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Intel: high-k dielectrics enable to reduce leakage currents by a factor of 100!

According to Intel, its specialists made a significant breakthrough in the field of newer chip materials. The company claims it will allow to considerably reduce leakage currents alongside chip energy consumption and heat emission.

Already in 2007 Intel is going to use special high-k dielectrics in transistor gates that, according to specialists, will allow to reduce leakage currents by at least a factor of 100! According to Moore´s Law, the amount of transistors might reach a billion by that time. In 2007 the company plans to move to 45nm process technology. At that time the usual silicon dioxide will be replaced by a still undisclosed high-k dielectric. Alongside the company is going to stop using polycrystalline silicon additions during forming transistor gate electrodes and start using two different metals for NMOS and PMOS transistors.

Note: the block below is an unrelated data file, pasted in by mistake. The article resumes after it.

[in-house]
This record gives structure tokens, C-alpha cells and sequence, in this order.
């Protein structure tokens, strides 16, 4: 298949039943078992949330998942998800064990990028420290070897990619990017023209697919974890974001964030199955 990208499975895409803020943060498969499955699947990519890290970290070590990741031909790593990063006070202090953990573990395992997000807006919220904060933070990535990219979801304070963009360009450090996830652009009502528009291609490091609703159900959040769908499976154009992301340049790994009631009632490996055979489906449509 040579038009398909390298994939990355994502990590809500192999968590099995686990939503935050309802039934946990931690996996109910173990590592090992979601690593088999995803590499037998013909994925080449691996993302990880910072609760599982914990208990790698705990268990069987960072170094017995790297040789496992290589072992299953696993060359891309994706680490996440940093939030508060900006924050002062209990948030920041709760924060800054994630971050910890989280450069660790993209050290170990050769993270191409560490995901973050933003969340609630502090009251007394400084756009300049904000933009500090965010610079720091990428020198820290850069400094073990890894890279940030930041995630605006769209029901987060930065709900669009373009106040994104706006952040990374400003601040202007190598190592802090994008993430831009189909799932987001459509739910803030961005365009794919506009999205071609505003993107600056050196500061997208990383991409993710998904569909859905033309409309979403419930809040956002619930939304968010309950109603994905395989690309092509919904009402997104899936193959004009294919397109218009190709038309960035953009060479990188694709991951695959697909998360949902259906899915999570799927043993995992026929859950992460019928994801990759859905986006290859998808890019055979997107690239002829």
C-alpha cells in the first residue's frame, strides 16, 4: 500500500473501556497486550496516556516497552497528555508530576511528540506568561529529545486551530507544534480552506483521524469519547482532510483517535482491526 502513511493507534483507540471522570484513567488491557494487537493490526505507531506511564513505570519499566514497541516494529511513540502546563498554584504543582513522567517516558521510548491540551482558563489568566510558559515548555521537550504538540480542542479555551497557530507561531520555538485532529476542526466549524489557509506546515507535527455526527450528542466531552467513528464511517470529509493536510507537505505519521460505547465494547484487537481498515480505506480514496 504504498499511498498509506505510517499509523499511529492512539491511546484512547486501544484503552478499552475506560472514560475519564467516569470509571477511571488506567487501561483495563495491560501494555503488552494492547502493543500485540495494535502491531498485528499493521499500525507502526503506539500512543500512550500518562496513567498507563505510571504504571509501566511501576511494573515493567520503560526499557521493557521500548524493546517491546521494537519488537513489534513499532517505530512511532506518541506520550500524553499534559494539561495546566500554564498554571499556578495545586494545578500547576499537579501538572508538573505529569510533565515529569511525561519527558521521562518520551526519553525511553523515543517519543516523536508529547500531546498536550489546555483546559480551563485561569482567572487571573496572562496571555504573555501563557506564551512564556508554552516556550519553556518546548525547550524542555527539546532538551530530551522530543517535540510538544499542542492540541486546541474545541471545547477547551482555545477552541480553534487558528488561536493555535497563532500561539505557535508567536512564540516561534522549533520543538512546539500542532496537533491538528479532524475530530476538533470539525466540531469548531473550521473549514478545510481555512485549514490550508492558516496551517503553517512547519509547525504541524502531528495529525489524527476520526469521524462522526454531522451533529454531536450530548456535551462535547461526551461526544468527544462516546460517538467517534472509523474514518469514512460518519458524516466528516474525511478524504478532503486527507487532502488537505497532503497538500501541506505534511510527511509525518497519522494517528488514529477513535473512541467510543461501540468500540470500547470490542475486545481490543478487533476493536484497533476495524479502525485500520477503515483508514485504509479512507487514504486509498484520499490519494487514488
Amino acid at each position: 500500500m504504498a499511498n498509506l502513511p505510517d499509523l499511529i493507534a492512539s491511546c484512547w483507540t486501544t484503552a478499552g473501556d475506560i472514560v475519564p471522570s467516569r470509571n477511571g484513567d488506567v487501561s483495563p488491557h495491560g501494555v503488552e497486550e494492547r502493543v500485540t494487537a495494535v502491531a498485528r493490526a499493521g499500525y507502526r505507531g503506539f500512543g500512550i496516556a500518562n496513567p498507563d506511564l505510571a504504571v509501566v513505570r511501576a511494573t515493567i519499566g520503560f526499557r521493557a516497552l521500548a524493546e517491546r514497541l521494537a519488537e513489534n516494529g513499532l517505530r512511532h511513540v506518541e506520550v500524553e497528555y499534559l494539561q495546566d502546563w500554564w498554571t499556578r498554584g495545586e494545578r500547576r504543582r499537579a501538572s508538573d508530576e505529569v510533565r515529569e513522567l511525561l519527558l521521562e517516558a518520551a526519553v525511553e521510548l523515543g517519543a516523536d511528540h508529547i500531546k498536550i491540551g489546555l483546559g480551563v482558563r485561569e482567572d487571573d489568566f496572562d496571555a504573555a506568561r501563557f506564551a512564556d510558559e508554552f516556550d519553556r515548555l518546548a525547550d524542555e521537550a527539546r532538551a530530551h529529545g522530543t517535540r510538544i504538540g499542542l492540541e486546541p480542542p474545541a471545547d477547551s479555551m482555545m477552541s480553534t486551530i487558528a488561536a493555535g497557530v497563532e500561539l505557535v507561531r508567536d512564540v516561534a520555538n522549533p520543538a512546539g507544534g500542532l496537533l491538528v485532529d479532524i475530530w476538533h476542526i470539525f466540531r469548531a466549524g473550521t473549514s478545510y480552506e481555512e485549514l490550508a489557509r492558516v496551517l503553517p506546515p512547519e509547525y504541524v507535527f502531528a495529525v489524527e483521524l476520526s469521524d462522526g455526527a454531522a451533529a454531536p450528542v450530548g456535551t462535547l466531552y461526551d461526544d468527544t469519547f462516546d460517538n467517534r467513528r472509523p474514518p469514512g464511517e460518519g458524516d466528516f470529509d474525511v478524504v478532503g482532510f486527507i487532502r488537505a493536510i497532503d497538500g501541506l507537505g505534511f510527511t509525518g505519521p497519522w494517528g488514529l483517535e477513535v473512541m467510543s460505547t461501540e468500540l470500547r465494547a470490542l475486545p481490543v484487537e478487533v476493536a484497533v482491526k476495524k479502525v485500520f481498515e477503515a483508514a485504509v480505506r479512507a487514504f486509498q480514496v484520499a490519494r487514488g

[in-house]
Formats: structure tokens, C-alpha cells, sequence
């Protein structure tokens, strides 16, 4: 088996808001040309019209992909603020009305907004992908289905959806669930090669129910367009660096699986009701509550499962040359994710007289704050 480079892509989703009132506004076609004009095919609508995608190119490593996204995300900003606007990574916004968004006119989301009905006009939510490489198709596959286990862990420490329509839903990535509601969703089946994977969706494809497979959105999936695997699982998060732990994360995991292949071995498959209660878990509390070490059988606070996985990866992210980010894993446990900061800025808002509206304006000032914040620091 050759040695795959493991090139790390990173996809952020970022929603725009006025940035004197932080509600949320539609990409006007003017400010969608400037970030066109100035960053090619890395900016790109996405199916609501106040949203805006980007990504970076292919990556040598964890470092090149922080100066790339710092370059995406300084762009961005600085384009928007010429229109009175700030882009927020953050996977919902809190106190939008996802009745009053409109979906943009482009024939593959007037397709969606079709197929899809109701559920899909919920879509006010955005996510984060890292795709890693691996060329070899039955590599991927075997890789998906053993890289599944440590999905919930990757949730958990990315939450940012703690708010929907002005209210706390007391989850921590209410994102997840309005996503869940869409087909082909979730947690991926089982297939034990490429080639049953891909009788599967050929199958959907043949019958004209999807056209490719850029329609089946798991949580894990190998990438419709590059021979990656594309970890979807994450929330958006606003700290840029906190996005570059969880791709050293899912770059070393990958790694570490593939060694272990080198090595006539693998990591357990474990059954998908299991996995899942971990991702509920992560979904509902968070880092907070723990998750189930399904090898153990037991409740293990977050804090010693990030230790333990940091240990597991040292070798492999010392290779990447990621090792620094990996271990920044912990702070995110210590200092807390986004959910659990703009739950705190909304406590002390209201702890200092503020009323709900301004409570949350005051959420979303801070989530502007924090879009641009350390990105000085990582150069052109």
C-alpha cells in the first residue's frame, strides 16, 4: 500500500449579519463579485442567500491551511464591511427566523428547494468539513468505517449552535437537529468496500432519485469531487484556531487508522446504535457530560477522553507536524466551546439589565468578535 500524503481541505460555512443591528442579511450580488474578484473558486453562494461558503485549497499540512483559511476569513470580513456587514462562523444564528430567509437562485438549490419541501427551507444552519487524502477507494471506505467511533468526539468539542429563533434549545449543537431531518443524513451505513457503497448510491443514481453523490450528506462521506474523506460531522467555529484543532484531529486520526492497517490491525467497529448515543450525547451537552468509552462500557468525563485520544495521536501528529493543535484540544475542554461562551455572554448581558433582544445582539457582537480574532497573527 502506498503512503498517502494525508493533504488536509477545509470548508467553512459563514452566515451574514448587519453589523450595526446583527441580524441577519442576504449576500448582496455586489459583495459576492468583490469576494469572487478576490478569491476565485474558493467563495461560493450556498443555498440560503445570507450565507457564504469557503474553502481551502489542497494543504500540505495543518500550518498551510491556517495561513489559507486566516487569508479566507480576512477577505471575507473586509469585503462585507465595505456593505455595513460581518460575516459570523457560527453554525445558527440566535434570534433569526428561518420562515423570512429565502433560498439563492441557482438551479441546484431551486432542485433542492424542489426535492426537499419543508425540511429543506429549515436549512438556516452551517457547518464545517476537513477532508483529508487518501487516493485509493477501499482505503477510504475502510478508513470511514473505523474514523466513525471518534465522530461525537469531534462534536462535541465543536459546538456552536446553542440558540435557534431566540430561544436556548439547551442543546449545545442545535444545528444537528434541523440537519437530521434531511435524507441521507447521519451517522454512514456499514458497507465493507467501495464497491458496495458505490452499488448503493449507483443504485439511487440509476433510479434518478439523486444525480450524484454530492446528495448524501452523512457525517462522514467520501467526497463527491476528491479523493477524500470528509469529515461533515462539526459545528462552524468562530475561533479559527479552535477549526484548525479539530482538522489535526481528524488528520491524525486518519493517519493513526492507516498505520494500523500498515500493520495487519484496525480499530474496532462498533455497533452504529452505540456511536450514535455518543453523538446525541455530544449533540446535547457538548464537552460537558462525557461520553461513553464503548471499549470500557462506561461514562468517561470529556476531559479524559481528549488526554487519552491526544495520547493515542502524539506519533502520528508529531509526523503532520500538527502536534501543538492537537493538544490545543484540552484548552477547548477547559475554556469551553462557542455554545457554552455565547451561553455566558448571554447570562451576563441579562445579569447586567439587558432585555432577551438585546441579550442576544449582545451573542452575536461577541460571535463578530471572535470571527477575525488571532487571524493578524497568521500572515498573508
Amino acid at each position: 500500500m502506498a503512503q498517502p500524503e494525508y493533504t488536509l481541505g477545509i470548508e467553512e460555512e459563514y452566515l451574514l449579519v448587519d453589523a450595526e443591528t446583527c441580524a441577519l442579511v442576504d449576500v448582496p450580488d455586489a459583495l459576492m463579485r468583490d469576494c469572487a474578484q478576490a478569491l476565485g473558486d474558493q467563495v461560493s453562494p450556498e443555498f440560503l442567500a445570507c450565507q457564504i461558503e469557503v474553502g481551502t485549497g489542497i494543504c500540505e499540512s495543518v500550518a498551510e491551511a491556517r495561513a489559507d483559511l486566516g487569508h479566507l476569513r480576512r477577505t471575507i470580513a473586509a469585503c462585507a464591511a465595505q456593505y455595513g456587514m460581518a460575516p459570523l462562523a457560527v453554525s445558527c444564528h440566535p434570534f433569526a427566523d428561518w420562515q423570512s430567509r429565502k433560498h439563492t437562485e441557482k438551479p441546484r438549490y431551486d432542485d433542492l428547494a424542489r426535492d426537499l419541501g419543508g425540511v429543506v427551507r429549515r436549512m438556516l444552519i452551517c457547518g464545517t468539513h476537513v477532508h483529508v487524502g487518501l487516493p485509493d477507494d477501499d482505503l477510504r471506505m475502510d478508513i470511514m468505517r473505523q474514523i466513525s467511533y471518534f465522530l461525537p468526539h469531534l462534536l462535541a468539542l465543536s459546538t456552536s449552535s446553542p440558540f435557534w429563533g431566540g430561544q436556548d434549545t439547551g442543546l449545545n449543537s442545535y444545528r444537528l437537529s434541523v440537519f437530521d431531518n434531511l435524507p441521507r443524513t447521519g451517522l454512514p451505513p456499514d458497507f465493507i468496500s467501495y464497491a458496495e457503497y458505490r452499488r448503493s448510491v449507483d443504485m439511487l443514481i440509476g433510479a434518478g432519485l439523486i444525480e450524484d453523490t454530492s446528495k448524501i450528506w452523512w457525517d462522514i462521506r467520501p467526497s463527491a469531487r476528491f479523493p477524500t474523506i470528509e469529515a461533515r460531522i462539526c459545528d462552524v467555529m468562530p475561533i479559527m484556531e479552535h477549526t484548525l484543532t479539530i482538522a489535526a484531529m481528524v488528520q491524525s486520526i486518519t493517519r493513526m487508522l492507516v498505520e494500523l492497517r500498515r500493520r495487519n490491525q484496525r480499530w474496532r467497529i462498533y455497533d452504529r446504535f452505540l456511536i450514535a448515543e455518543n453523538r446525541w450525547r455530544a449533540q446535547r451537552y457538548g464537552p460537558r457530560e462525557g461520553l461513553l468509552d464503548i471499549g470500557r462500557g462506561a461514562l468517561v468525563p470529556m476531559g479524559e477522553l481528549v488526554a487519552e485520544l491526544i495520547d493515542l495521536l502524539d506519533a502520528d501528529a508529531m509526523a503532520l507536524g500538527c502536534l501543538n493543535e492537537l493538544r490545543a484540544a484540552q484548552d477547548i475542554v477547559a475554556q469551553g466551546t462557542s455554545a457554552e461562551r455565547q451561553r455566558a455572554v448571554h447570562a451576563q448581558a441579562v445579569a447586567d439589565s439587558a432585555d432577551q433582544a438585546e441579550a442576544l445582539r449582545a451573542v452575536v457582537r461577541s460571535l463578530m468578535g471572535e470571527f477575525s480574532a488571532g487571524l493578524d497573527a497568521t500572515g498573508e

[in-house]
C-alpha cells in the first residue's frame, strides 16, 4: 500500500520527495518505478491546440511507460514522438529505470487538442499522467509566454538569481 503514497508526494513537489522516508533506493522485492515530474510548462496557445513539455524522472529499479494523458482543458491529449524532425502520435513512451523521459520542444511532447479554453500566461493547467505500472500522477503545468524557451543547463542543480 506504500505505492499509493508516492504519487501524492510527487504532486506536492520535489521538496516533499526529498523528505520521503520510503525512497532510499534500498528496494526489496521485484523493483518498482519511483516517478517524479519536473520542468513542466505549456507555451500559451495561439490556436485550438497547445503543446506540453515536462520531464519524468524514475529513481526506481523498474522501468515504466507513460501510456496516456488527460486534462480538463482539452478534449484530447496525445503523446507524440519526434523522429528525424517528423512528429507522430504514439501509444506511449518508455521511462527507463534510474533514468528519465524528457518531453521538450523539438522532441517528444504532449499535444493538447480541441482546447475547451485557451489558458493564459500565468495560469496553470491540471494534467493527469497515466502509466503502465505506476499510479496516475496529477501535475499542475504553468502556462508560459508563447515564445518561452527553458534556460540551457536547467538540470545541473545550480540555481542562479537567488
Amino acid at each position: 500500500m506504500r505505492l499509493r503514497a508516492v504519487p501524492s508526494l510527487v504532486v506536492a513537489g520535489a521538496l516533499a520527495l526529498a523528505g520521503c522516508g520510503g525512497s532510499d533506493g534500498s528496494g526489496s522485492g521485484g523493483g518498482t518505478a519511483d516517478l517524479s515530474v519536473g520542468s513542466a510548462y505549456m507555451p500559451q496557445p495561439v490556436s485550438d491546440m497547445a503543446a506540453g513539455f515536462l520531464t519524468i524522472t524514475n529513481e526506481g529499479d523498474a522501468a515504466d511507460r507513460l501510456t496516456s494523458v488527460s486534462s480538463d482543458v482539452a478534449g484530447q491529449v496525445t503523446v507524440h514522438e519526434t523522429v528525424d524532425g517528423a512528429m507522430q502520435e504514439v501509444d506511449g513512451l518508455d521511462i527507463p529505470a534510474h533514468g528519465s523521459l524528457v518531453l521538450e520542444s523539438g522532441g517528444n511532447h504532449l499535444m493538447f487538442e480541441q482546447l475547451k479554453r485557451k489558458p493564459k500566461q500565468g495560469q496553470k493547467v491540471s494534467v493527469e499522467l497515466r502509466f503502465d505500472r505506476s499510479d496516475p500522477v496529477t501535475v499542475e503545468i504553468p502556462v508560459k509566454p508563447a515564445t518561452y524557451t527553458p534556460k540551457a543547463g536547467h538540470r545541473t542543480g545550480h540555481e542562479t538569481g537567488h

Essentially the leakage problem is: the thickness of silicon dioxide layer used as dielectric is currently 5 atoms that results in electrons tunnelling through the oxide level in the enabled state and increases energy consumption. The transition to high-k materials makes the transistor current in the enabled state just slightly higher than in the disabled state. This naturally reduces leakages.

The leakage reduction effect of high-k oxides has been known for a long time, however scientists have been searching for suitable materials. The already known high-k materials like hafnium, zirconium, etc. oxides usually result in considerable channel current reduction under gate dielectrics and lead to serious problems of setting gate operate threshold voltage, especially in PMOS transistors.

More details on new high-k dielectric technologies are to be presented by Robert Chau, lead developer of Intel´s lab in Hillsboro, Oregon, on Thursday at International Gate Insulator Workshop in Tokyo. The presentation will describe the development of NMOS and PMOS transistors with 80nm gates and the usage of 1.4nm (14 Angstrom) dielectrics.

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